American scholars have recently concluded that the US is a nation that is "addicted to military intervention." Between 1990 and 2019, the US made 3.7 military interventions per year on average. Between 1946 and 1989, the US made 2.4 military interventions per year on average. The American nation has been the most militaristic nation of all nations, particularly in the post-WWII era. This tells us that there are drivers within the American body politic that make the US reliant on kinetic military intervention as their first and preferred mode of intervening in global affairs. That is why people are genuinely concerned that behind the façade of "deterrence," the US is actually preparing for another military intervention. 

GT: Does Australia wish for peace, or does it wish for war, in the region?

I don't think Australia has the same kind of cultural attachment to military interventions and warfare as the US has. However, Australia does have a history of fighting other people's wars. Some people in Australia are beginning to express forthrightly that Australia is inadvertently being dragged into someone else's war. And because wars can be declared by a single person in Australia without any parliamentary oversight, there is a great risk that Australia will end up being the foot soldier in Asia for the American military strategic rationale. Most Australians that I know don't want to be involved in wars.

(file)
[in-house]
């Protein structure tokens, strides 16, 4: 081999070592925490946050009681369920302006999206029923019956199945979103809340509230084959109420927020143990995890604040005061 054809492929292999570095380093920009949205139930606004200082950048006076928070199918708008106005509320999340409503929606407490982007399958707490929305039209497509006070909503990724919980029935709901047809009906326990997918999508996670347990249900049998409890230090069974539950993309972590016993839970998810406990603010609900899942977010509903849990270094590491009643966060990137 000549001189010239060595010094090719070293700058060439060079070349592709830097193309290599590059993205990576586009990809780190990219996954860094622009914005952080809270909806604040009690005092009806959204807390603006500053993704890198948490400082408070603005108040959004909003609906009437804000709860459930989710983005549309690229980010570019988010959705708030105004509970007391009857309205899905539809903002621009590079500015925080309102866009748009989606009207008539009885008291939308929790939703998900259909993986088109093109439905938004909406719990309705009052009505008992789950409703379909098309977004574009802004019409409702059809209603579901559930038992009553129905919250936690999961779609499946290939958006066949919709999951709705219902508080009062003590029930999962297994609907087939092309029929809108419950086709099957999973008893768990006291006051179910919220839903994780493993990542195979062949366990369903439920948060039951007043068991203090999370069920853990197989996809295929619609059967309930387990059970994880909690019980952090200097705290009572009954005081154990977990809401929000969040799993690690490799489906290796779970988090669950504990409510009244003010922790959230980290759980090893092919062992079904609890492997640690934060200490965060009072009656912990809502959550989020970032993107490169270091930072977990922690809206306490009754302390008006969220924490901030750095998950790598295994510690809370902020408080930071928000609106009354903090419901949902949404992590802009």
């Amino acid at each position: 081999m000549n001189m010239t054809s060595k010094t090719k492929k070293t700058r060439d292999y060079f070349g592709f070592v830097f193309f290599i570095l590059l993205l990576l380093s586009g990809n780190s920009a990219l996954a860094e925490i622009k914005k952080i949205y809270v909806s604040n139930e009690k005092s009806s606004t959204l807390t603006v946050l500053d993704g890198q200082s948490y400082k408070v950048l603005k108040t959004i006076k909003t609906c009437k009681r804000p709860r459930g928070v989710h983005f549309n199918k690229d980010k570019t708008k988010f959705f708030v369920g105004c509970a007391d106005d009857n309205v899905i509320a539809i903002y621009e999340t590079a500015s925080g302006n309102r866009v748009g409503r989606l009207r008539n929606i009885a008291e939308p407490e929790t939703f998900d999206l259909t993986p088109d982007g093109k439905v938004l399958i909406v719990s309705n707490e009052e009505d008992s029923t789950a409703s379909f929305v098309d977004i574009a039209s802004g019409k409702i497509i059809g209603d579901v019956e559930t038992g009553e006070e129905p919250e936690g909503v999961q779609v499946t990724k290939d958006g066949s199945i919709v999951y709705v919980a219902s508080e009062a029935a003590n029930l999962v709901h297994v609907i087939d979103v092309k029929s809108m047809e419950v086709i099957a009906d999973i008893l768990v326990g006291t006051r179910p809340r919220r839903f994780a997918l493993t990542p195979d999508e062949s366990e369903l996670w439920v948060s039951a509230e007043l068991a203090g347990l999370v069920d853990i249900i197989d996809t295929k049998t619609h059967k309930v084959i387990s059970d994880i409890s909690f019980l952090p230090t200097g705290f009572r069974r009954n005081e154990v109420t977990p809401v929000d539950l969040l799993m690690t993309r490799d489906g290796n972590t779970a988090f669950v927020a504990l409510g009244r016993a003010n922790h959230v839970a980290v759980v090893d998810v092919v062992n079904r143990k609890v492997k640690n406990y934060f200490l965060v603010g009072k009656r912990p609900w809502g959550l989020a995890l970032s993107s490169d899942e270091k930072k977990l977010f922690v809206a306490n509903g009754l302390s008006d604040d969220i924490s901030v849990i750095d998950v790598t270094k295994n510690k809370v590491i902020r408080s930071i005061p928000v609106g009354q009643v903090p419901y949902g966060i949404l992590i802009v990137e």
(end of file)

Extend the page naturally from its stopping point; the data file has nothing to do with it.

GT: Over 20 Australian Labor Party branches around Australia have now passed anti-AUKUS resolutions and the list is growing by the day. Many of the branches are calling on the Albanese government to withdraw from the pact. How do you view this anti-AUKUS push and its prospect? 

At this stage, its prospects of influencing the government are quite low. But time will tell. As I mentioned earlier, with voices like the former prime minister, former foreign minister, and other former Labor ministers, all expressing deep reservations about AUKUS and whether or not it serves the country's interests, let alone the regions interest, I don't think this debate is going to go away easily or quickly.

GT: You suggested we need institutional building to create conditions for lasting peace. Do you have any suggestions for this institutional building?

We have to start with what there already is - the APEC leaders' forum, which provides a platform for national leaders to address issues of regional interests. We also have important multilateral institutions in Asia that need to feature prominently and centrally in the conversations about how the region's long term security evolves. By that, I mean the ASEAN. 

The effectiveness of ASEAN over the years has been underestimated by many, because its style is very low key. It is very much focused on working behind the scene, to achieve consensus among members to progress shared interest. When you are trying to identify and consolidate 10 parties around something, you have to be patient, and you have to be willing to let parties arrive at decisions in their own way and in their own time.